(Note, that’s tonnes in Table 2. Nearly 60 million tonnes of greenhouse gas emissions added to the atmosphere every year just from gold mining!)

Gold mining is by far the largest polluter in terms of sheer volume when it comes to precious metals. But if we want to get specific about the impact of the jewellery industry, we need to break the numbers down a bit further.

What part does the jewellery industry play?

The jewellery industry is a big consumer of precious metals, especially of gold and silver. Of all the gold produced in the world each year, approximately 51% goes into jewellery making. 27% of the platinum produced each year goes into jewellery. And around 21% of all silver production goes to jewellery with another 6% going into silverware. (See Table 4 below.)

But of course, not all of the precious metals used in the jewellery industry are freshly dug out of the ground. Recycling already contributes a meaningful amount to the global supply of each (see Table 3 below).

Where does the recycled metal go?

How recycled and primary metals get distributed across different industries is difficult to say. To get some idea, it’s worth taking a look at current demand for these precious metals by industry sector.

As you can see from Tables 3 & 4 above, even if 100% of the recycled gold, platinum and silver produced each year was devoted exclusively to jewellery production, there would still be a shortfall.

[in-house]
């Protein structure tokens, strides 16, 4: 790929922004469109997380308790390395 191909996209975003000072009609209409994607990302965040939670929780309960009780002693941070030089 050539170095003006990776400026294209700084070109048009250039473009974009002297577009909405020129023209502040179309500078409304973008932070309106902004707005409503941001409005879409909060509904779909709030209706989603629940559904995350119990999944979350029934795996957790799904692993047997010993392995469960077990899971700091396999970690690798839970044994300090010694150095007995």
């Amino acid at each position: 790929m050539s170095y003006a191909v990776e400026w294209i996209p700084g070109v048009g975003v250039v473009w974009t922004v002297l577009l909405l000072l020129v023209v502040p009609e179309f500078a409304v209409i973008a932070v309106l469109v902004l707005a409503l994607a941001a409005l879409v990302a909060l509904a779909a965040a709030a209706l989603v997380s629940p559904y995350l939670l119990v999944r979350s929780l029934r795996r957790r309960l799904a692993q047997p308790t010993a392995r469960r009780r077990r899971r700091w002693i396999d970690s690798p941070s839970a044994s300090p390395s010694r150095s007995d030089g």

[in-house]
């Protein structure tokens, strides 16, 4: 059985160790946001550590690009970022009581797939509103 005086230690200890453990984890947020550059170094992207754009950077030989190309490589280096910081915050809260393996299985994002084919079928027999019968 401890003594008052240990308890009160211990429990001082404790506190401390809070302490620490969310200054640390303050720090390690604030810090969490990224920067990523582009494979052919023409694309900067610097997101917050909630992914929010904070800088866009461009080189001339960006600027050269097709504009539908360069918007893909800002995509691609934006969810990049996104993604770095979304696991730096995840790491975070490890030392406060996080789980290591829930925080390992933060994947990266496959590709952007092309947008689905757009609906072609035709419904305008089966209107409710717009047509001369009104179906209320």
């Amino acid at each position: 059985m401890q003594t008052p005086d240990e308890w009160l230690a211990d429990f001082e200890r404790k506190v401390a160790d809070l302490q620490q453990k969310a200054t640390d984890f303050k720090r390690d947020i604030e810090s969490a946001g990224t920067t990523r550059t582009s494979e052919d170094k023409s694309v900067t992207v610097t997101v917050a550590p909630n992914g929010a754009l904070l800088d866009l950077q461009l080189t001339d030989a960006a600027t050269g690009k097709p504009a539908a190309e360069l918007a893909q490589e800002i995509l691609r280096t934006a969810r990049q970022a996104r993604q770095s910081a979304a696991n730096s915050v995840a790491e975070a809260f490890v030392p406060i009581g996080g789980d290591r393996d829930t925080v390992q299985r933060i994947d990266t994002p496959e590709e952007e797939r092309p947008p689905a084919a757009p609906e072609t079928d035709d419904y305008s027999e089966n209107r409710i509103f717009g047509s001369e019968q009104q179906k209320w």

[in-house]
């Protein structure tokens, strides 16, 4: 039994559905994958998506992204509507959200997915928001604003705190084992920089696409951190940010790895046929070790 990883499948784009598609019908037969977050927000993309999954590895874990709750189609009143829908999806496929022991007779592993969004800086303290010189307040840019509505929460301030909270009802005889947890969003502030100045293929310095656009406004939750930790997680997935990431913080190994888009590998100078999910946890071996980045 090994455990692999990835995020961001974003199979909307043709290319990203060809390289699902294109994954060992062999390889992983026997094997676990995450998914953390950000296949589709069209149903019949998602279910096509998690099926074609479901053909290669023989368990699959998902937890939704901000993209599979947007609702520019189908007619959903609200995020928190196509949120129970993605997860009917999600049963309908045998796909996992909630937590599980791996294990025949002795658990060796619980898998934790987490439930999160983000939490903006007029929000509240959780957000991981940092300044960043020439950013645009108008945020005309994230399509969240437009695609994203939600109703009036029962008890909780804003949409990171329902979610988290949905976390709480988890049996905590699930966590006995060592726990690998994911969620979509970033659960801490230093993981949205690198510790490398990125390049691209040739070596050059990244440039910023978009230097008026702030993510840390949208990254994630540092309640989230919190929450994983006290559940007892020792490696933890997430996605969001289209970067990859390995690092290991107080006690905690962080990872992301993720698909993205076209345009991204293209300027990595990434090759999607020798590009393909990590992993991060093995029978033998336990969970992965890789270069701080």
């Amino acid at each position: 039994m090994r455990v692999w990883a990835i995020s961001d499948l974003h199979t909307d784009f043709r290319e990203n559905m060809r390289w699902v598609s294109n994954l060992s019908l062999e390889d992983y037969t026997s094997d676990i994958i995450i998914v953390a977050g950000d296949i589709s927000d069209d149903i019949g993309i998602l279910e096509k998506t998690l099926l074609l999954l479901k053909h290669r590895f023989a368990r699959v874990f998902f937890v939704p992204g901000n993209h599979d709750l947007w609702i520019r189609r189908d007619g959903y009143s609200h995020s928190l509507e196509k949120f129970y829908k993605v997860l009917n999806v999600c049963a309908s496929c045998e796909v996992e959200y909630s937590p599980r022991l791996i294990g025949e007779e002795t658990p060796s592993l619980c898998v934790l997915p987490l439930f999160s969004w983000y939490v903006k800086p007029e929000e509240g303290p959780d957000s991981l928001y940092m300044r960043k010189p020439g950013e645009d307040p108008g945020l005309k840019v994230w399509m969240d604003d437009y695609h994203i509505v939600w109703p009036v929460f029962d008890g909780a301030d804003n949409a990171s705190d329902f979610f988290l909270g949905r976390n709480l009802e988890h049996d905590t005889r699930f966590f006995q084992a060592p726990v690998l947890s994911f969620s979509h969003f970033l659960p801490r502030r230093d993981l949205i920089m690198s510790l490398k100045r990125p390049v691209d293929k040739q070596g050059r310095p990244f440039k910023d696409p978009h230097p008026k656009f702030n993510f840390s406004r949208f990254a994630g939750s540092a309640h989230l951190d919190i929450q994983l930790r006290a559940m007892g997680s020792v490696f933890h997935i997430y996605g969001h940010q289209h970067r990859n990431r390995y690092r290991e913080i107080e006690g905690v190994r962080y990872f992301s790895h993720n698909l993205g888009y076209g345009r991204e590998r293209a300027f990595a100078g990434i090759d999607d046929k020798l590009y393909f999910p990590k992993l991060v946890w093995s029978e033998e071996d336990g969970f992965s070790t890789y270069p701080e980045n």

• Gold jewellery manufacturing consumes 51% of the gold produced each year — approximately 2,200 tonnes, but recycling only delivers a little over half that quantity;
  • Platinum is a lot closer. Platinum jewellery making consumes around 63 tonnes of total production. Recycling delivers an average 59 tonnes to the market; and
  • Manufacturing silver jewellery uses up around 6,000 tonnes of silver each year with recycling only delivering around 4,800 tonnes to the total supply.

But of course, not all recycled precious metals go towards jewellery making. Technology, industrial and finance industry consumers of precious metals are going to purchase from wherever is most convenient and cost-effective.